Easter Island is one of the remotest inhabited island in the world. In other words there is really far to the nearest neighbor. Easter Island or Rapa Nui in local languege is a volcanic island in Polynesia, which is famed for its archaeological sites with some 900 monumental statues, called moai. They are created by its early Rapa Nui inhabitants during the 10th-16th centuries.

Easter Island in wheelchair

To explore the island in a wheelchair can be difficult or very easy, it all depends what you’re going after. Even though the island isn’t very big, (163.6 km²) it comes handy with a car, as there is no public transportation.

Rano Raraku

Rano Raraku is also called the Kindergarten. It is a volcanic crater formed of consolidated volcanic ash, and located on the lower slopes of Terevaka. It was a quarry for about 500 years until the early eighteenth century, and supplied the stone from which about 95% of the island’s known monolithic sculptures (Moai) were carved.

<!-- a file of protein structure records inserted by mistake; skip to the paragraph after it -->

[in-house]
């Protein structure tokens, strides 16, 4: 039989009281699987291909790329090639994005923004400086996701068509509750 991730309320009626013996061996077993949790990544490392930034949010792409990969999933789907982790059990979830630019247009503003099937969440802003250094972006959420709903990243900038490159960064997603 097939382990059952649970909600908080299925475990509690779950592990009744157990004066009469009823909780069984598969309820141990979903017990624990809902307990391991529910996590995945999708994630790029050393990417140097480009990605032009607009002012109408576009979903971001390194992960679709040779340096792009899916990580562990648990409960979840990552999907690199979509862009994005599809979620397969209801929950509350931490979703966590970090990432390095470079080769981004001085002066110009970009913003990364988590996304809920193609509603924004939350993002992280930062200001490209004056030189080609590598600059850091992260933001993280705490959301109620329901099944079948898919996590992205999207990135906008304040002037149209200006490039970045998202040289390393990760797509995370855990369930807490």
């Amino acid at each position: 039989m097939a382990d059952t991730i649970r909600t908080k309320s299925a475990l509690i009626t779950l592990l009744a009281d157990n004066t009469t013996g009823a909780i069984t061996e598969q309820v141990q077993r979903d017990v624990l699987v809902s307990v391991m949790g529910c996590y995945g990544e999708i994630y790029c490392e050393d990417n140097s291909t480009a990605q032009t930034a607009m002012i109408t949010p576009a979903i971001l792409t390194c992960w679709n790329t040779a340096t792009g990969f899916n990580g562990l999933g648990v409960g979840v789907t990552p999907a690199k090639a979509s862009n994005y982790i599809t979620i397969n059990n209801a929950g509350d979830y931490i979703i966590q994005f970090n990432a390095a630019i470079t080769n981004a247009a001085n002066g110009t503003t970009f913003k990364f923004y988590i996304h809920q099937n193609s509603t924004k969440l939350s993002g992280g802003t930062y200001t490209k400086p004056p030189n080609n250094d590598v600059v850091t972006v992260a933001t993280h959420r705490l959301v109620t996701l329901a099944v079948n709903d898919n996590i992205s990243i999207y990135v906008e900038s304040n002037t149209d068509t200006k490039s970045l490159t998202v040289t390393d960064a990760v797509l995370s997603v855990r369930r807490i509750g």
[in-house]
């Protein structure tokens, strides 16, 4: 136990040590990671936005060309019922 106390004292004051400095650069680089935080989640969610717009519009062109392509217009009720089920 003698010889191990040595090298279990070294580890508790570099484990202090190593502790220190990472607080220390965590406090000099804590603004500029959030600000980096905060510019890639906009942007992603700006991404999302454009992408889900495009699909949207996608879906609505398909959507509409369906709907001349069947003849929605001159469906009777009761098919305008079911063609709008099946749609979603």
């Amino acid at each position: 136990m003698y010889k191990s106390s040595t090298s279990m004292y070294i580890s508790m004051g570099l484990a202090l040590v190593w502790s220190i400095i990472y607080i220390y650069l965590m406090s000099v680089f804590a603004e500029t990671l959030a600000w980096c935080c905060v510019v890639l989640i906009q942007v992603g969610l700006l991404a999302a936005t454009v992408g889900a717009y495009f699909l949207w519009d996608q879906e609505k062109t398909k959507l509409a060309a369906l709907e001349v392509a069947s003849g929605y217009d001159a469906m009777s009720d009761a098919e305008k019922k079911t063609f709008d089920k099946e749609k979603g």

Rano Raraku is a visual record of moai design where around 400 Moai remain.

If coming to Rano Raraku in a wheelchair, Francisco is the sweet sweet ranger hired by Rapa Nui National Park who will make sure you can get to actually see the moia’s.

As the path in the national park occasionally are very steep and narrow it’s difficult to get around. With Francisco and his jeep it’s pretty easy.
Rano Raraku, also called The
It’s quite an impressive sight not to be missed if fascinated by the Moia’s.

(Click on photos to enlarge)




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